Incineration shows Hong Kong is serious about ending trade in ivory
So long as Hong Kong continued to stockpile confiscated ivory instead of destroying it, the city sent the wrong message to people prepared to kill an African elephant in order to harvest its tusks, and to people who traffic the ivory internationally. It gave them reason to believe that a strategically placed port was not really serious about disowning its perceived role as a hub for the distribution of illegal ivory to China and other countries in Asia, where it is prized as a source of wisdom, a sign of nobility and symbol of wealth. There should be no misunderstanding now after the high-profile destruction yesterday of an initial 1.2 tonnes of the city's ivory stockpile of more than 30 tonnes at the Tsing Yi chemical waste treatment plant. The incineration was timely, following a claim by wildlife trade watchdog Traffic that interceptions of shipments and trade data showed that ivory was either being routed through or sourced from Hong Kong.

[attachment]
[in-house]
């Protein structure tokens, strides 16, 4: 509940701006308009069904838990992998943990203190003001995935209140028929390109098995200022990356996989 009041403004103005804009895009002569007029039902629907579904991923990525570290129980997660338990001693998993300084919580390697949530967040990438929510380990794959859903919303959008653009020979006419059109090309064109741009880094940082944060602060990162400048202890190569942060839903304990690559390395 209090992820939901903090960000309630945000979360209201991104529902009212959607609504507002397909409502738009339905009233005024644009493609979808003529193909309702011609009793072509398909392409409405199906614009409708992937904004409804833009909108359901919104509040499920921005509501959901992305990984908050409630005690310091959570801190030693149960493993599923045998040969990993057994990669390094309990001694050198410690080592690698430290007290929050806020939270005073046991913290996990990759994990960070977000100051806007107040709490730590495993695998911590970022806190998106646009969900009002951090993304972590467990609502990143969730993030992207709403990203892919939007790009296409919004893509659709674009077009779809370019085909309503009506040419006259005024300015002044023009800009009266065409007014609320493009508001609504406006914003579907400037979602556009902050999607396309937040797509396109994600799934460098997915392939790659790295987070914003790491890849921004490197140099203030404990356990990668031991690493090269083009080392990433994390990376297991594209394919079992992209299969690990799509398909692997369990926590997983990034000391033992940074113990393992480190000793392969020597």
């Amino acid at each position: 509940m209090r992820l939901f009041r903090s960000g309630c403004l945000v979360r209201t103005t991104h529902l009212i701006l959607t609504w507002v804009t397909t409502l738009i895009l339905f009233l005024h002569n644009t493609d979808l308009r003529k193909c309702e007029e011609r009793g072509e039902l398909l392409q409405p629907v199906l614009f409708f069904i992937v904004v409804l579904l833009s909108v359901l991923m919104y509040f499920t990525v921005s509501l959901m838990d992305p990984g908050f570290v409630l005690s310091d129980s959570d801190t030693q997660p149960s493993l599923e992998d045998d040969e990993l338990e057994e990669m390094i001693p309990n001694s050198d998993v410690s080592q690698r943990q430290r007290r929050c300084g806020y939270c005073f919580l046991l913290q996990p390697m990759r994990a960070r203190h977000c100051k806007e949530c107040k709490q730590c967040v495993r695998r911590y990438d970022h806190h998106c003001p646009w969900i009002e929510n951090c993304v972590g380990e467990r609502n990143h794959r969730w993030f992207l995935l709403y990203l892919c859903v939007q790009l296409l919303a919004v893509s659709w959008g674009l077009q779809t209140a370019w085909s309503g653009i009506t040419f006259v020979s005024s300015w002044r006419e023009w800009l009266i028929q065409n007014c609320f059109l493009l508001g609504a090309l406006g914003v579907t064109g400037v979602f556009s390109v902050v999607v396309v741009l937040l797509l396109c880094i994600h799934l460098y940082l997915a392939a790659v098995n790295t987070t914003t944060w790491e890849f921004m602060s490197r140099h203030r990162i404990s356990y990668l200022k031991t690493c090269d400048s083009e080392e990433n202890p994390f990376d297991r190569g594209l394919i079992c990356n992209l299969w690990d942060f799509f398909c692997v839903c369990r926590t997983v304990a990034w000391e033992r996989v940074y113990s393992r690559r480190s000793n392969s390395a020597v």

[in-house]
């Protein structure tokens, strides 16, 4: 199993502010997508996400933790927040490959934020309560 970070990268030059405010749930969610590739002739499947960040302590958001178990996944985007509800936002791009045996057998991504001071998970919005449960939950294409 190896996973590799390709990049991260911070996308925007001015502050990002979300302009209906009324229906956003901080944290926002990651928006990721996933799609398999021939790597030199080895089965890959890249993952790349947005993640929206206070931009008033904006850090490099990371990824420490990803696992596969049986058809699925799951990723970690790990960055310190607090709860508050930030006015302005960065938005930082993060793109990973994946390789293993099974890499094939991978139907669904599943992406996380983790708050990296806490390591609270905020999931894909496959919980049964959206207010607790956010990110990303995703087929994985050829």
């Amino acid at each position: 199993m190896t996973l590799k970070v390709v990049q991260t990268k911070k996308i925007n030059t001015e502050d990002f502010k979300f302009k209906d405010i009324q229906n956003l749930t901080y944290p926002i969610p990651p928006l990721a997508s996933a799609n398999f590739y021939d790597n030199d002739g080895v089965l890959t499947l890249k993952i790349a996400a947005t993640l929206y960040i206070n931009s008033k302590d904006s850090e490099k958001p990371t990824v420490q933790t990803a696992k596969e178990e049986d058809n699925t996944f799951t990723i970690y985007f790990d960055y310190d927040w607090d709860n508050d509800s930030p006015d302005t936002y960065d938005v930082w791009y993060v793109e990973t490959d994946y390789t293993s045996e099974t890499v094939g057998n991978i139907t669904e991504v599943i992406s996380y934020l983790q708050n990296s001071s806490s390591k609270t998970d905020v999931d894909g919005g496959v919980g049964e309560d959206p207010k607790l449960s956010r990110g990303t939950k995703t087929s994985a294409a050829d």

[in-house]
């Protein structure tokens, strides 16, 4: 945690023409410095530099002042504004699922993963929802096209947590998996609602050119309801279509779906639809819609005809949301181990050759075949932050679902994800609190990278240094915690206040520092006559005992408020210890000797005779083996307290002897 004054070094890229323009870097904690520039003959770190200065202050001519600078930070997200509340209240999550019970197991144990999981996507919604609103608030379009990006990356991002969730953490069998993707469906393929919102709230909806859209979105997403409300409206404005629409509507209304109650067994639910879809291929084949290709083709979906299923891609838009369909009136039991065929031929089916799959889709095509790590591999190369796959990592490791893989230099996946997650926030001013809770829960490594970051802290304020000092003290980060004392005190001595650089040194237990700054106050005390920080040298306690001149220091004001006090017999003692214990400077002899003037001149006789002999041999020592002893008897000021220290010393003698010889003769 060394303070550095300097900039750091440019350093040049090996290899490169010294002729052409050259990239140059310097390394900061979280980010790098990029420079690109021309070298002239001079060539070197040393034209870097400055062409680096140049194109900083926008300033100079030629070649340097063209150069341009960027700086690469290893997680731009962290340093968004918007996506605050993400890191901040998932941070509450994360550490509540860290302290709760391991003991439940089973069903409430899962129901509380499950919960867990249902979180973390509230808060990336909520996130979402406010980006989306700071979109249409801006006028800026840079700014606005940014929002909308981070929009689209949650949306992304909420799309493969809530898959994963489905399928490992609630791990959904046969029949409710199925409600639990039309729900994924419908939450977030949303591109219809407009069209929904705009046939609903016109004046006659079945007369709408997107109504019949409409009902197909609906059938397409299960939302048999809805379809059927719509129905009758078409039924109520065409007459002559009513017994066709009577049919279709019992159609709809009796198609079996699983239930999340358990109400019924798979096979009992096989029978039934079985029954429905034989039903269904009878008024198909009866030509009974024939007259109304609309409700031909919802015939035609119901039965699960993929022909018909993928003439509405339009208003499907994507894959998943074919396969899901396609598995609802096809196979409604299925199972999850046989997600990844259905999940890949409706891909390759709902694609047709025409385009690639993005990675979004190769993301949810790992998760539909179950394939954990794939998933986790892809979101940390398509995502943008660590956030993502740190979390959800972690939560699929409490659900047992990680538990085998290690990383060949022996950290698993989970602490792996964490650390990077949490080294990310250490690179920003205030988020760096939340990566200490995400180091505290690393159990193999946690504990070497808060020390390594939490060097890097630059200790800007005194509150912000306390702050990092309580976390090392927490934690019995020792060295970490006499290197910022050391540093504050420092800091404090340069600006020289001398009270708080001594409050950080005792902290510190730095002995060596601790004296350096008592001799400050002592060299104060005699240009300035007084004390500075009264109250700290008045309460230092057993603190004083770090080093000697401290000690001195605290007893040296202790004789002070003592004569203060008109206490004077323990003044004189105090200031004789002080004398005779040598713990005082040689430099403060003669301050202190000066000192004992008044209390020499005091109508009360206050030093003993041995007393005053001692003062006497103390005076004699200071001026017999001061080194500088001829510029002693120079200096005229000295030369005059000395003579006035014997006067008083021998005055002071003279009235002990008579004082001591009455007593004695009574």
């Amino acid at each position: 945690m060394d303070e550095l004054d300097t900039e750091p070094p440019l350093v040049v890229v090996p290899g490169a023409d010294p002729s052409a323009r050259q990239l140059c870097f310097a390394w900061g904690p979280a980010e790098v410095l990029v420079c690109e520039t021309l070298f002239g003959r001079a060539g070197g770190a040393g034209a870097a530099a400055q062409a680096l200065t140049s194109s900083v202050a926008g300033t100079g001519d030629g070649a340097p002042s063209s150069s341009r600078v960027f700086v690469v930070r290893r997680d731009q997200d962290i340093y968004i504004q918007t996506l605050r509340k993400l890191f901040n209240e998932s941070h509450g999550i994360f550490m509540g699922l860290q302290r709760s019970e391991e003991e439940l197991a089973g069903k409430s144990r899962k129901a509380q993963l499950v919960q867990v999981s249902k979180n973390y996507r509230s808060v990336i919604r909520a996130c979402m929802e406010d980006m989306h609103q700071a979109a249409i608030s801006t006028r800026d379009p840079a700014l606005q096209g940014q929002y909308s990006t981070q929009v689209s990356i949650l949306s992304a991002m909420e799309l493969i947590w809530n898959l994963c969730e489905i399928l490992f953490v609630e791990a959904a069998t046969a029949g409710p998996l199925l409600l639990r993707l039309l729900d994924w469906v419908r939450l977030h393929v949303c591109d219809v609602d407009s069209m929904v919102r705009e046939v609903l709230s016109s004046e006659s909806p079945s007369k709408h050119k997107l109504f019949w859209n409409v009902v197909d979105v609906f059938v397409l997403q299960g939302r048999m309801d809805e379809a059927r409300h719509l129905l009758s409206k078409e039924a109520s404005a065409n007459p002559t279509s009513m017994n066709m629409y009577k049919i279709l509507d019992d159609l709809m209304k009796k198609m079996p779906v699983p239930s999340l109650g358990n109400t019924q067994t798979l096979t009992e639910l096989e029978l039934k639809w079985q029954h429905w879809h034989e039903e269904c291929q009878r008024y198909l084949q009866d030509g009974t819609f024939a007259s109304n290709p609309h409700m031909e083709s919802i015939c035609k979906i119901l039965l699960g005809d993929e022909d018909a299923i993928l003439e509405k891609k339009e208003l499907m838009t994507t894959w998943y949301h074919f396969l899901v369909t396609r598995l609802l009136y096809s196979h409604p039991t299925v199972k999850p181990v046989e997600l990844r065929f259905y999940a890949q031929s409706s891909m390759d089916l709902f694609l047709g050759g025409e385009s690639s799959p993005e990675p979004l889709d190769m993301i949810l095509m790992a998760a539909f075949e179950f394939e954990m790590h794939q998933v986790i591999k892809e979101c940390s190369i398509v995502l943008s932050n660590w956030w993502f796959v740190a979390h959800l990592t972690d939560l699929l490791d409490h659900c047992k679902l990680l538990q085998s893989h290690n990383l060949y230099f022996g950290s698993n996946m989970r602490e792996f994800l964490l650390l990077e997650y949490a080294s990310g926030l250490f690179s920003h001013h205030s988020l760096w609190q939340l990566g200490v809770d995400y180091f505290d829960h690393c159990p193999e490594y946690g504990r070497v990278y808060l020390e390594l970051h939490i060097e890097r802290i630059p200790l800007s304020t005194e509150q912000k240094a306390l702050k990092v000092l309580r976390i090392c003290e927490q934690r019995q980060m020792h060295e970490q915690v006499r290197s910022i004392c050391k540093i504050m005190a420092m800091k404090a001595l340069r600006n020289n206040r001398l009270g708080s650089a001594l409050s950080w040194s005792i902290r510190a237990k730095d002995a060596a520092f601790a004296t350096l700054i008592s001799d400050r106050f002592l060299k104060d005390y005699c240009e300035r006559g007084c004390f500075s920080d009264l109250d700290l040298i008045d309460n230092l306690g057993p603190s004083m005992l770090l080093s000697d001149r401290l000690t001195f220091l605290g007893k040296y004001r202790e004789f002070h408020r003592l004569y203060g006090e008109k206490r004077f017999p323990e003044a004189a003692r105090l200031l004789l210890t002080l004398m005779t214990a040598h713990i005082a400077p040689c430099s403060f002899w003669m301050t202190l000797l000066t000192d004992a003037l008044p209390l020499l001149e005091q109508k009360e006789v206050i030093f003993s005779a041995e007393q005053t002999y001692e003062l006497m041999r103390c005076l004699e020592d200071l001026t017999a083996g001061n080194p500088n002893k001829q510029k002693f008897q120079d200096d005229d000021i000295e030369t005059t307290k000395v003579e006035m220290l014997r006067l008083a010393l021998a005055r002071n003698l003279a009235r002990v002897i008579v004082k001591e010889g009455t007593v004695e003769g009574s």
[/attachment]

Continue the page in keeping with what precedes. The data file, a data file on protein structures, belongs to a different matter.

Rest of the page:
It was prompted by China, which recently destroyed more than six tonnes of ivory in an expression of support for the battle against an illegal trade that could threaten the extinction of the African elephant. Until recently, a lack of consensus on the Endangered Species Advisory Committee, consisting of businesspeople and researchers, had resulted in a mounting stockpile, seen as having research potential. Local activists say the city has now signalled it is no longer a viable trade route. This follows the African Elephant Summit in Botswana, in which 30 African and Asian participants, including China and Hong Kong, vowed to get tough on ivory smuggling.
The alternative to incineration - secure storage - does not send the same strong message, and requires diligent custody to ensure that the ivory does not find its way back onto the market. Because there has been no sustained increase in seizures in recent years, local officials were not convinced the city had become a regional hub for the illegal trade. But how much actually passes through Hong Kong can only be guessed at, since we only know of interceptions of shipments consigned by increasingly resourceful syndicates.